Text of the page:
The present invention provides a convenient way of controlling the amount of inorganic cementitious material which is deposited in the coating on the aggregate particles, and assures that the particles are uniformly coated. It is possible, for example, to uniformly coat the particles with as little as 200 pounds of inorganic cementitious material per cubic yard oflightweight aggregate, and thereby produce an extremely lightweight concrete or plaster. While concrete and plaster containing 200 pounds of cementitious material per cubic yard have a relatively low strength as compared with concrete and plaster of the invention containing substantially more cementitious material, nevertheless the strength for a given weight and product is higher than may be produced in accordance with the prior art methods of mixing. This is also true of the heavier concretes and plasters of the invention which may contain up to about 1,000 pounds of cementitious material per cubic yard of aggregate.

In accordance with a further variant of the invention, it is possible and often desirable to build up a plurality of layers of cementitious material on the aggregate particles by repeating the steps of wetting and admixing dry cementitious material with the aggregate particles. For example, uncoated particles of light-weight aggregate may be wetted with the aqueous medium, followed by admixing with dry cementitious material in an amount to produce coated aggregate particles which are dry and free flowing, followed by wetting the individual cement coated particles with the aqueous medium a second time, and thereafter admixing the twicewetted aggregate particles with additional dry cementitious material. After the desired coating thickness has been reached, then the additional water that is needed for hydration, rehydration, or crystallization of the cementitious material and for producing a formable coherent uncured concrete matrix or plaster matrix may be admixed with the coated particles. Substantially any ratio of cementitious material to aggregate in the uncured concrete matrix or plaster matrix may be obtained by proceeding in the above manner.

In instances where the aggregate particles are subjected to a plurality of cement coating steps, it is helpful to include an aqueous emulsion of a polymeric binder in the aqueous medium that is used for wetting the particles. The polymeric binder aids in controlling the amount of water that is present on the aggregate particles. lt also aids in binding the particles together, improves coherence in the uncured matrix, and increases the strength of the final product.

When adding the additional aqueous medium of hydrating, rehydrating or crystallizing the cementitious material and providing the optimum consistency in the uncured concrete matrix or plaster matrix, it is usually preferred that controlled increments be added while the matrix is being mixed. This procedure assures that a uniform concentration of the aqueous medium is obtained throughout the matix.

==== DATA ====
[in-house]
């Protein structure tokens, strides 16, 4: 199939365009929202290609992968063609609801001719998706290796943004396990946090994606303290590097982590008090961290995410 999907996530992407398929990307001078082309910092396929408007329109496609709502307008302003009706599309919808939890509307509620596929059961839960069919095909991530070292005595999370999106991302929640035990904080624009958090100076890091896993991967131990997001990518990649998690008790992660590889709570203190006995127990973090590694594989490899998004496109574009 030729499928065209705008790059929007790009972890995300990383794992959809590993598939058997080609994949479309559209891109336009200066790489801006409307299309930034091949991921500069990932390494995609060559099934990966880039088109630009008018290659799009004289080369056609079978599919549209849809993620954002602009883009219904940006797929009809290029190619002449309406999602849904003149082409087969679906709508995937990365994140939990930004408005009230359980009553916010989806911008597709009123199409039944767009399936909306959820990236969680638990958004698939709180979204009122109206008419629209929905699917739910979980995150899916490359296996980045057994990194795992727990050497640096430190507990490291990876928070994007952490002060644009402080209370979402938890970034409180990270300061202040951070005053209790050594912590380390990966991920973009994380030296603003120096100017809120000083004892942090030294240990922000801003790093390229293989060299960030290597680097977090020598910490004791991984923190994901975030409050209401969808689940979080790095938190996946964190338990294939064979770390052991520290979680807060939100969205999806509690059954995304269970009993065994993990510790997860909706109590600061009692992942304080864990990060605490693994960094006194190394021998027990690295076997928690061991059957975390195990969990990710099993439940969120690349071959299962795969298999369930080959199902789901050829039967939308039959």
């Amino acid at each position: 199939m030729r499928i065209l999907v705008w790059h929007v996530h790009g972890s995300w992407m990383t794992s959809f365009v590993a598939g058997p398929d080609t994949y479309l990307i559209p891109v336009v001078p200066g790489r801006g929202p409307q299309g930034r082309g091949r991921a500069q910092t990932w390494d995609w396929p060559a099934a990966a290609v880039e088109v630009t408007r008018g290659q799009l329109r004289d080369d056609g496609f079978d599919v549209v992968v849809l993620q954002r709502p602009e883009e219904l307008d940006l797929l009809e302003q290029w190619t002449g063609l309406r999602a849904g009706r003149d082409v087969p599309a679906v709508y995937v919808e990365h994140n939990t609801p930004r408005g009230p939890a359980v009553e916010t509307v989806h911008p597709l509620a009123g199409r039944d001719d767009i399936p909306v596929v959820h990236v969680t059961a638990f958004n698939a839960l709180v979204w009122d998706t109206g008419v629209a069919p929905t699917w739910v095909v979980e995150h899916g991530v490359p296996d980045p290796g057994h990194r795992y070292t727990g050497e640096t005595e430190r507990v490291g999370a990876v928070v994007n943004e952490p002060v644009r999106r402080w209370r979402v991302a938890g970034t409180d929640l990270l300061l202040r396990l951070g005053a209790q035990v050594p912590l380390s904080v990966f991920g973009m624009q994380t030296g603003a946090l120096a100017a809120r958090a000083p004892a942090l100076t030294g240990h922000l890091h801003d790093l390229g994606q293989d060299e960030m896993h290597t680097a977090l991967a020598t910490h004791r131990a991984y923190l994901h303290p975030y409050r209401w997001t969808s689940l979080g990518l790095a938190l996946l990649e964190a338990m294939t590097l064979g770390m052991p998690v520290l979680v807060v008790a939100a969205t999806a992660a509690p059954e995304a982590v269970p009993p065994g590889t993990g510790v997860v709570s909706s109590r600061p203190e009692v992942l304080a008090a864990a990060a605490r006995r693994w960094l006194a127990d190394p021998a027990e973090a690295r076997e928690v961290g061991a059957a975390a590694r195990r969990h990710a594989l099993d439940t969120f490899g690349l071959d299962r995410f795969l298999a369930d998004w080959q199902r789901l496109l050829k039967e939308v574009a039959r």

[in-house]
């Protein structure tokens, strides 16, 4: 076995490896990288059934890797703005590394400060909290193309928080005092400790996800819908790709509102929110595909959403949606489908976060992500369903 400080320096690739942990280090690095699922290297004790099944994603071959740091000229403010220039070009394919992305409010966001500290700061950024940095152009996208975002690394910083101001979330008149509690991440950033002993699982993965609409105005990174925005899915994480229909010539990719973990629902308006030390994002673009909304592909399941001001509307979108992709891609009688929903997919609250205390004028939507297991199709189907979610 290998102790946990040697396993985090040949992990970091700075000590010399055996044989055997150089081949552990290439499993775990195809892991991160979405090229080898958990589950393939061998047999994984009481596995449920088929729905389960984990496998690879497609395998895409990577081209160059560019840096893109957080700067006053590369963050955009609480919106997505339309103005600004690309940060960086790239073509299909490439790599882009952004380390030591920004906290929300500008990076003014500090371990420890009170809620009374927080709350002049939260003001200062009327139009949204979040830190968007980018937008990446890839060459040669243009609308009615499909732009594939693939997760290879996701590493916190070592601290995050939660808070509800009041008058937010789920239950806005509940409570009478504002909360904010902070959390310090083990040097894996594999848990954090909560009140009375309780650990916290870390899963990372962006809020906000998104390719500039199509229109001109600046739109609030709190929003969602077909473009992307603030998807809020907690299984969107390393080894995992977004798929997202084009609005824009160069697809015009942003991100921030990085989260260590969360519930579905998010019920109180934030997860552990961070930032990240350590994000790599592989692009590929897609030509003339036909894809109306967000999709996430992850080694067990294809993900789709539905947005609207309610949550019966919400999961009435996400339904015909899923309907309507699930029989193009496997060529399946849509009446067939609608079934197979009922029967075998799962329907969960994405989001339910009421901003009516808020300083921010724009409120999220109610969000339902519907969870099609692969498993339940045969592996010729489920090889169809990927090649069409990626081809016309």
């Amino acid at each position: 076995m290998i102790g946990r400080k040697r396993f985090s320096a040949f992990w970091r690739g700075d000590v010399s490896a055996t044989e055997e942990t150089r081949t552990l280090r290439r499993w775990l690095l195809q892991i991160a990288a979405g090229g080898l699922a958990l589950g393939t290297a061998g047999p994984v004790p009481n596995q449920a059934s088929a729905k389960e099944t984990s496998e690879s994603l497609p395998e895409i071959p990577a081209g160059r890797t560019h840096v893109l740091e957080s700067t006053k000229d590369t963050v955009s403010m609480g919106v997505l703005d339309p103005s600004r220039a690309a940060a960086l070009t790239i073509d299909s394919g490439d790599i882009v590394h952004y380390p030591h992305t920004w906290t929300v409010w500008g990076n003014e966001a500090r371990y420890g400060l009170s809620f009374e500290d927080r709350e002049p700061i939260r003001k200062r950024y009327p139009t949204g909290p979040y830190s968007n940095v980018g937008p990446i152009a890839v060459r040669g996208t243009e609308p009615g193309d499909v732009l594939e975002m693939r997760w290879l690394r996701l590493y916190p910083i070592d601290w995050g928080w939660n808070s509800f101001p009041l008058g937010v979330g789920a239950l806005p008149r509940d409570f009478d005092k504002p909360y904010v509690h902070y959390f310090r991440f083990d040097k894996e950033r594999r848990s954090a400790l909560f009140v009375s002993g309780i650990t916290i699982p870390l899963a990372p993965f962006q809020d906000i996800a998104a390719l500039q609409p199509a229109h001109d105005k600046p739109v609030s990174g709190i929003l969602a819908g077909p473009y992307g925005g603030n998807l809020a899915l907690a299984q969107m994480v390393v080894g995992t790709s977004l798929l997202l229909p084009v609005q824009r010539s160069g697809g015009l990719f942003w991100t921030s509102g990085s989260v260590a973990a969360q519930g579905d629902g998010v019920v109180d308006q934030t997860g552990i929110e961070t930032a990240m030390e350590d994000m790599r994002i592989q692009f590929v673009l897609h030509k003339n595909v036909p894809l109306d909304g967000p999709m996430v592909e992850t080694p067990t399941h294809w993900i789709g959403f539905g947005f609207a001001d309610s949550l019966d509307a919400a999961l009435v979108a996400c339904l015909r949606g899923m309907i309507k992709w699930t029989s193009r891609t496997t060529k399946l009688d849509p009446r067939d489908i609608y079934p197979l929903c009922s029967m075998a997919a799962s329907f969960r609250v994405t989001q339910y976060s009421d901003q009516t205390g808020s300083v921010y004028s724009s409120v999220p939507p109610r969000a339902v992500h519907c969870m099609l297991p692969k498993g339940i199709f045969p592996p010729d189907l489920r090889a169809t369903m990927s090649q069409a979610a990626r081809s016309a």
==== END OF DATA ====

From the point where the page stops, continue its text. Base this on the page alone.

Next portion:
The apparatus employed to admix the lightweight aggregate with the aqueous medium and the inorganic cementitious material preferably includes blade means for scouring the sides of the mixing vessel, and slicing into and folding the matrix inward toward the center of the mass that is being mixed with the least possible drag and subsequent entrapped air. An example of a mixing apparatus of this type is a pug mill with the blade being modified to slice into the matrix and to fold it toward the center mixer, but it is understood that other suitable apparatus operating on the above principle may be employed. The order of addition of the ingredients to the mixing vessel is also of importance. For best results, the lightweight aggregate is added to the mixing vessel, followed by sufficient aqueous medium to uniformly coat the surfaces of the particles with a thin film. After mixing the aqueous medium and aggregate for a sufficient period of time to uniformly wet the surfaces of the particles, the dry cementitious material is added and the mixing is continued until the particles are uniformly coated with cement. Usually about one to two minutes are required for mixing the cement with the wet aggregate, and approximately 1 minute is required for wetting the beads with the aqueous medium. The additional aqueous medium in an amount to hydrate, rehydrate, or crystallize the cement and provide the desired consistency in the matrix is then added, and the mixing is continued until a uniform uncured matrix is produced. Additional ingredients also may be added, and may be admixed in the uncured matrix as discussed hereinafter.

The lightweight concrete produced in accordance with the invention has increased strength in instances where pozzolan is included in the uncured concrete matrix. As used herein, the term pozzolan embraces those substances which are capable of reacting with the lime that is released during hydration of the hydraulic cement, and especially pulverulent siliceous or sili-.